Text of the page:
For the past quarter-century, the non-profit organization People Helping People has been providing prescription medications for people in Carroll County. “People in this area who can’t afford medications are helped through donations by the community, grants and fundraisers,” Kathy McCormick, a People Helping People board member said. “It is a pretty straightforward need that the organization addresses. When I first got involved, they had already been around for fifteen years. I loved what they were doing helping people in the community purchase life-saving medications. The fact that the organization has been meeting this need now for twenty-five years is amazing.”
McCormick said it takes generous donations by individuals and groups every year to keep meeting this ongoing need.
Susan Hopkins, a member of the board of PHP who has been involved since the inception of the group, recalls they got started with the help of the Carroll County Resource Council under the leadership of Madeleine Jackson, who was the head of the Department of Human Services in Carroll County.
“She was the queen of getting good things accomplished here,” Hopkins said. “Several non-profits sprang out of the Carroll County Resource Council. The Resource Council zoomed in on the model of People Helping People being done by St Mary’s in Rogers at the time. We modeled it after them. That organization no longer exists, but we are now in the 25th year.”
Hopkins said pharmacies in Carroll County have been tremendous partners in the program. Early on the group met with county pharmacists, most who are now retired. The pharmacists made a commitment to work with the group, and successor pharmacists have continued the generosity.
“Most of the pharmacies give us the medicine at their cost,” Hopkins said. “So that makes the dollars go a lot farther. The pharmacists are so key to this. They will research the medications, and call to see if any of the medicine is available as samples from doctors.”
In 2015, People Helping People helped fill 818 prescriptions and helped 269 people at a cost of $32,000.
The need is even greater today than 25 years ago because of the cost of medicines has gone up so much. The U.S. doesn’t restrict profiteering by drug manufacturers. According to www.opensecrets.org, pharmaceutical companies have been among large campaign contributors to Congress for years.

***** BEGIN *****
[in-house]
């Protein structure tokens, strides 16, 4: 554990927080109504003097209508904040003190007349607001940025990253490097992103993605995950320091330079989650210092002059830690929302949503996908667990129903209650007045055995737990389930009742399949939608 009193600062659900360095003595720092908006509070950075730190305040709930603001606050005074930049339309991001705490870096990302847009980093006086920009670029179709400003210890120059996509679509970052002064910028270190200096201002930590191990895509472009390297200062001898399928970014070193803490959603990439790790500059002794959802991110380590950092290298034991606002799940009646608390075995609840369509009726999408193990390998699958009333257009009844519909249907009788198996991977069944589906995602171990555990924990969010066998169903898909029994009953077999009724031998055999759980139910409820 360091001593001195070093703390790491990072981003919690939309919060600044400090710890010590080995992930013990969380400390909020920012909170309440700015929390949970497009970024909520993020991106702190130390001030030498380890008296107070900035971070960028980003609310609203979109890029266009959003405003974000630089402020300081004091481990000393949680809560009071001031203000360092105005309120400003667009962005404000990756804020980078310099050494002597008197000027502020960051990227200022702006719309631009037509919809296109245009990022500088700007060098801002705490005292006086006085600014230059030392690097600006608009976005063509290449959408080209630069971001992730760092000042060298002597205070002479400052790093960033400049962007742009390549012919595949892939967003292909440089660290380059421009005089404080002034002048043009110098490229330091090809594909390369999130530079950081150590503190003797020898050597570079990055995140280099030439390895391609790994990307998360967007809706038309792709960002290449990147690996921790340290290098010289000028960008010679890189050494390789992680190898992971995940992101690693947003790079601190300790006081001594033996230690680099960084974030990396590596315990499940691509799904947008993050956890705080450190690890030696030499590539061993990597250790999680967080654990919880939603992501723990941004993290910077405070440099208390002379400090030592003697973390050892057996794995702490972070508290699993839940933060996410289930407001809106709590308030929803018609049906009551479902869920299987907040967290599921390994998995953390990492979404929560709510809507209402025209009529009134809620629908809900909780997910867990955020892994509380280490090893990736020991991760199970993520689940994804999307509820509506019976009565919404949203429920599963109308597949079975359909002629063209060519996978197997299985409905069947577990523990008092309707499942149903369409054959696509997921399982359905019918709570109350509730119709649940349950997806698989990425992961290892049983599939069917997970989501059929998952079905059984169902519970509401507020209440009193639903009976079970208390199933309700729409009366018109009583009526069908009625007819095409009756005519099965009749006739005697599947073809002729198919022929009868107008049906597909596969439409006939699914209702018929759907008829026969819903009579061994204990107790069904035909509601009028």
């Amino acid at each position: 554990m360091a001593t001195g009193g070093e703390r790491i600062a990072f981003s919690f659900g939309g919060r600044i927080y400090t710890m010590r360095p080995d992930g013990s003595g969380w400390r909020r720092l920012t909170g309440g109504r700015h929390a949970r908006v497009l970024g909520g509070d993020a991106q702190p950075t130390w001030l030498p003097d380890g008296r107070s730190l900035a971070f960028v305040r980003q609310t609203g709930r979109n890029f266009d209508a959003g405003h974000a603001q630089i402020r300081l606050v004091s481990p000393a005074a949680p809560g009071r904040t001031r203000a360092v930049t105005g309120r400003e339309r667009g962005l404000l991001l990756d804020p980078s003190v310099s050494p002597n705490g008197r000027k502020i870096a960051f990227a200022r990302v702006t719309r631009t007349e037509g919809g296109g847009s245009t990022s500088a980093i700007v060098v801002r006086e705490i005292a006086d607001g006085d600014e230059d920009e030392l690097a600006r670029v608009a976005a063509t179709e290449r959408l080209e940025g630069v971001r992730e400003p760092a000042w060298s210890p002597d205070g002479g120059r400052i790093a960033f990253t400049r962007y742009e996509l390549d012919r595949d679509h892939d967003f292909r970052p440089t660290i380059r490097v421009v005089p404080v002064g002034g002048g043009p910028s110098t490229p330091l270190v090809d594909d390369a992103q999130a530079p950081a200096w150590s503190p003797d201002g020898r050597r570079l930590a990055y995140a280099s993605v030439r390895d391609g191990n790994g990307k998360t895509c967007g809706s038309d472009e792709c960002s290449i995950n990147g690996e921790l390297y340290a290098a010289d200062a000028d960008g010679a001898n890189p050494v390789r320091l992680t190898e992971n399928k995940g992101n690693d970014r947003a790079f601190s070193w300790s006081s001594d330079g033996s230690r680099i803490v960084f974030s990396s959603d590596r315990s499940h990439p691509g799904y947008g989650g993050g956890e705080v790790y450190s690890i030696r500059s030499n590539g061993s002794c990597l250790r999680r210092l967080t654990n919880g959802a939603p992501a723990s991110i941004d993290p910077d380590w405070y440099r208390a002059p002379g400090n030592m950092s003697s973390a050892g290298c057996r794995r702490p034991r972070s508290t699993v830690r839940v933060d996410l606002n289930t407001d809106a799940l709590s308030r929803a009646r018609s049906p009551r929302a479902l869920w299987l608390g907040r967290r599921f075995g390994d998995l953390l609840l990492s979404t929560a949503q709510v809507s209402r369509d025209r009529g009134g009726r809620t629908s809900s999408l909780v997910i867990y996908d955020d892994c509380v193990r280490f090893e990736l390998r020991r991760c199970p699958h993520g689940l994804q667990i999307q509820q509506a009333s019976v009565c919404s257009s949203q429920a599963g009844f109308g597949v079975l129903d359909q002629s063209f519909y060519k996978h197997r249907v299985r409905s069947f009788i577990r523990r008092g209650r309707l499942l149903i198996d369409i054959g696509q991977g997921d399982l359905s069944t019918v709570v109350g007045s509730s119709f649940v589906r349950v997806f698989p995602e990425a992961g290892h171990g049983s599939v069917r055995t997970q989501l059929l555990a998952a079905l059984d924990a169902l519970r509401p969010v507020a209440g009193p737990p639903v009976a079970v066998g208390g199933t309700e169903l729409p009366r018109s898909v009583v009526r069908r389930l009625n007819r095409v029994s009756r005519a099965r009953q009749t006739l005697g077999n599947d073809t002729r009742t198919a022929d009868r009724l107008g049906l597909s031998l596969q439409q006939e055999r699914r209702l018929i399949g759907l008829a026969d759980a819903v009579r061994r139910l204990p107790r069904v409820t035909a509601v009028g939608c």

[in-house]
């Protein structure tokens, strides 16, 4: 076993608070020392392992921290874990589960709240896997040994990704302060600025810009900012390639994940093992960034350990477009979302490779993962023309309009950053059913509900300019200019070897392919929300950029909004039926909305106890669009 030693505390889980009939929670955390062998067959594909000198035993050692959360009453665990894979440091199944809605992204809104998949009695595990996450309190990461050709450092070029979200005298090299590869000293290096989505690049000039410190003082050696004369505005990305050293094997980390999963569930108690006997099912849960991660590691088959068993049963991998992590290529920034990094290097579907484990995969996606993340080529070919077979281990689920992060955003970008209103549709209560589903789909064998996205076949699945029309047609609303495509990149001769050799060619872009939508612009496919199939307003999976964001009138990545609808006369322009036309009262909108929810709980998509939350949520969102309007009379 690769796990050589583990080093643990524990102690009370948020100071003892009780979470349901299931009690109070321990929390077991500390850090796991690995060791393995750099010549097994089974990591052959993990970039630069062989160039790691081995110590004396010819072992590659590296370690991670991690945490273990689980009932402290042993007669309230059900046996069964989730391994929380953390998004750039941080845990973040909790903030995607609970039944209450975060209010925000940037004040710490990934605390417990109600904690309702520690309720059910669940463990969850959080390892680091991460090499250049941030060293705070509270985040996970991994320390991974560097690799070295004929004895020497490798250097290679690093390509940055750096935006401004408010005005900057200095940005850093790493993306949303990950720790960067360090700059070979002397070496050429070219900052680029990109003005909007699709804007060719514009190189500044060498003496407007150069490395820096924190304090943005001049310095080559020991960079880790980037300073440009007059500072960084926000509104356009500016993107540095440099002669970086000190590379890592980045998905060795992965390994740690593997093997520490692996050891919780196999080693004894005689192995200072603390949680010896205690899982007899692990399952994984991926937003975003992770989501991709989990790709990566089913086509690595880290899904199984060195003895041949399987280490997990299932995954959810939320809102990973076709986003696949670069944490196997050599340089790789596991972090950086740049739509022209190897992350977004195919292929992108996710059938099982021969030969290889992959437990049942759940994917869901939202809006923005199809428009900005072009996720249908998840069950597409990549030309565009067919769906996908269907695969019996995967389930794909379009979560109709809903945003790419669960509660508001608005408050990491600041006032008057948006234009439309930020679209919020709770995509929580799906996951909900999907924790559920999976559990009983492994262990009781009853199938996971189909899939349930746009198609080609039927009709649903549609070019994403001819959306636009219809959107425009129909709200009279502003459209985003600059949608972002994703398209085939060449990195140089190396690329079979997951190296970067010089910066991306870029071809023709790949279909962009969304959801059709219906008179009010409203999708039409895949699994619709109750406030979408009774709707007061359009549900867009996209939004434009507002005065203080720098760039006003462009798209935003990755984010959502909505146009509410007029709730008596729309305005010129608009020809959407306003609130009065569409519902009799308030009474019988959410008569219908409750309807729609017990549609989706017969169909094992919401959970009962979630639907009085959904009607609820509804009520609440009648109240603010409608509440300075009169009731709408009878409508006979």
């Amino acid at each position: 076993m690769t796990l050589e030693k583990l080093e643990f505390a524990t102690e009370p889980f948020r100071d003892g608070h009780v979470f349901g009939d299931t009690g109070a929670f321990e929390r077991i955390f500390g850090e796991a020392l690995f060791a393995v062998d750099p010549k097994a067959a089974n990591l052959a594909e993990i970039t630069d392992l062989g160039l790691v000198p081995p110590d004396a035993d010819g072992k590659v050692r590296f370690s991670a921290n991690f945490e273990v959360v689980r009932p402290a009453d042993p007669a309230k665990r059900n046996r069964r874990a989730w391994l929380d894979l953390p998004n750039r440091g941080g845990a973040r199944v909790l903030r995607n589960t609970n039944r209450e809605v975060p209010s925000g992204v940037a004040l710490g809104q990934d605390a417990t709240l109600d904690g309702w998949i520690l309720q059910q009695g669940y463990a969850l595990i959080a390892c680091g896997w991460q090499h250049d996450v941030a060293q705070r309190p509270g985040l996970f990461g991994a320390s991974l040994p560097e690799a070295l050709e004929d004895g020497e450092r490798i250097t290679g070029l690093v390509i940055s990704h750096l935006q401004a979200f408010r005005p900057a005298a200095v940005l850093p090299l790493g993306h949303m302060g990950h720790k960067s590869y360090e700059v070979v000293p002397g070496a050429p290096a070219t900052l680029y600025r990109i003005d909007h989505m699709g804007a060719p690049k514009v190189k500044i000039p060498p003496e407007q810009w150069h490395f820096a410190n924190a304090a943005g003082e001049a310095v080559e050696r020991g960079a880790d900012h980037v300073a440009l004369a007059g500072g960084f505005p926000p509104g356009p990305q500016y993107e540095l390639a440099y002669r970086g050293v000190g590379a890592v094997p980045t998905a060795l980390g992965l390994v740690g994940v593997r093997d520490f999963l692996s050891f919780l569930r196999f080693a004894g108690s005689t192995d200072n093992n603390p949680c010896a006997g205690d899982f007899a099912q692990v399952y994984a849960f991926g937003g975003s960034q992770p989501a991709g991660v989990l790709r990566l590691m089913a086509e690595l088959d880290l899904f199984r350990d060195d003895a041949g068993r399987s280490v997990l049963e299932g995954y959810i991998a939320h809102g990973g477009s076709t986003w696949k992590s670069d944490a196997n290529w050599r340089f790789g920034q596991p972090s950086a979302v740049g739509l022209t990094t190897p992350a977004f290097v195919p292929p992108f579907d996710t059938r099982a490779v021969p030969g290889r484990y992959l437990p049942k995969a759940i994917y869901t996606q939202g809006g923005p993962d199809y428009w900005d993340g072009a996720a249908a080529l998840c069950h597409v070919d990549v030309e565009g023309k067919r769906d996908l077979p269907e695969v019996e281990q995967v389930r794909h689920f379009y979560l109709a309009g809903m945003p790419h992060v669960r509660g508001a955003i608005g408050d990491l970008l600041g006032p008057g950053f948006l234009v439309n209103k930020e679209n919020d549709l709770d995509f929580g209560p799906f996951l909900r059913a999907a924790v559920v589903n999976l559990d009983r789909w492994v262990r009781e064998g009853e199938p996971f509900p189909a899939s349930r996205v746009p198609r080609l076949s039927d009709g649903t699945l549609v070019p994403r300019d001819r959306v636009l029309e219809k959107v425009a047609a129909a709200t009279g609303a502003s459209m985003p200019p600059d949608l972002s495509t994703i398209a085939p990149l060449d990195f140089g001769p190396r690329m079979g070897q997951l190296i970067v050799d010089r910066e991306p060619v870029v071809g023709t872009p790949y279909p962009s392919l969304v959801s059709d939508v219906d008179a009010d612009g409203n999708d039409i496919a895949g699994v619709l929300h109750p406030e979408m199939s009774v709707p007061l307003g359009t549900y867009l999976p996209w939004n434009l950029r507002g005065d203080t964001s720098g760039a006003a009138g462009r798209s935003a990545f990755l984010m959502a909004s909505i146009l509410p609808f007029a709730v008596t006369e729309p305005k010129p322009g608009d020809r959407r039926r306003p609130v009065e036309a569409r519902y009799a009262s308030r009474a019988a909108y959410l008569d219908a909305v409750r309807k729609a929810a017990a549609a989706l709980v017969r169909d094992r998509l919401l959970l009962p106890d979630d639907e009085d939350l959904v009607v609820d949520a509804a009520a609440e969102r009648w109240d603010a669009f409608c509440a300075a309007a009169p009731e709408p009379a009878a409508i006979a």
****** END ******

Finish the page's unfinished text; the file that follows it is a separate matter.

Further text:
Most recently there has been a scandal about the cost of EpiPens, which inject epinephrine that can save the lives of people after an allergic reaction. The cost of an EpiPen has gone up from $57 in 2007 to $500 today.
“A physician I was talking to the other day said it only costs $1 to make an EpiPen,” Hopkins said. “There are other drugs that have skyrocketed in price, as well. Everybody is just walking the fine line hoping their medication isn’t the one that gets the price hike.”
Although the private option Medicaid expansion, now renamed Arkansas Works, has helped many people obtain health insurance, Hopkins said Medicaid will only pay for a certain number of medications per month.
“And some people can’t even do their co-pays,” she said. “We pay some people’s $3 co-pay and it makes a difference for them being able to get their medications.”
While some of those needing help are elderly, all ages of people are helped. Many younger people who have families and are working need help. People Helping People gives co-pay assistance to employees of some of the larger businesses in the county.
Sometimes what they do is help with a gap. People may be applying for disability, but don’t yet have it. Often, when children first move to the state, it is a few months before they can get new Medicaid coverage. Some children have diabetes, seizures or other serious health problems, so having consistent medication is vital.
They also help people with prescriptions until they can get their medication free through the ECHO Clinic.
Hopkins said the Office of Human Concern in Roger is their “mothership. “They are the 501(c)(3) that we are under. All of the money that we get for People Helping People is accounted for by the Office of Human Concern, which does the bookkeeping. They write the checks to the pharmacies every month. They do our brochures and any paperwork we need done like our annual fundraising letter.
“When dealing with all the kind of money, you must have oversight. And Mercy Hospital Berryville donates their social worker’s time, which really helps.”
It is difficult to know how many people have been helped over the last 25 years. About 300 people were helped in 2015.
Hopkins said the Eureka Springs Hospital Guild has been very supportive of the program. And the Holiday Island Presbyterian Church will hold a spaghetti dinner from 4:30 to 6:30 p.m. Monday, Sept. 12 at the Holiday Island Clubhouse, with proceeds shared between People Helping People and Grandma’s House.
For more information on contributing to People Helping People, Hopkins can be reached at (479) 253-9381.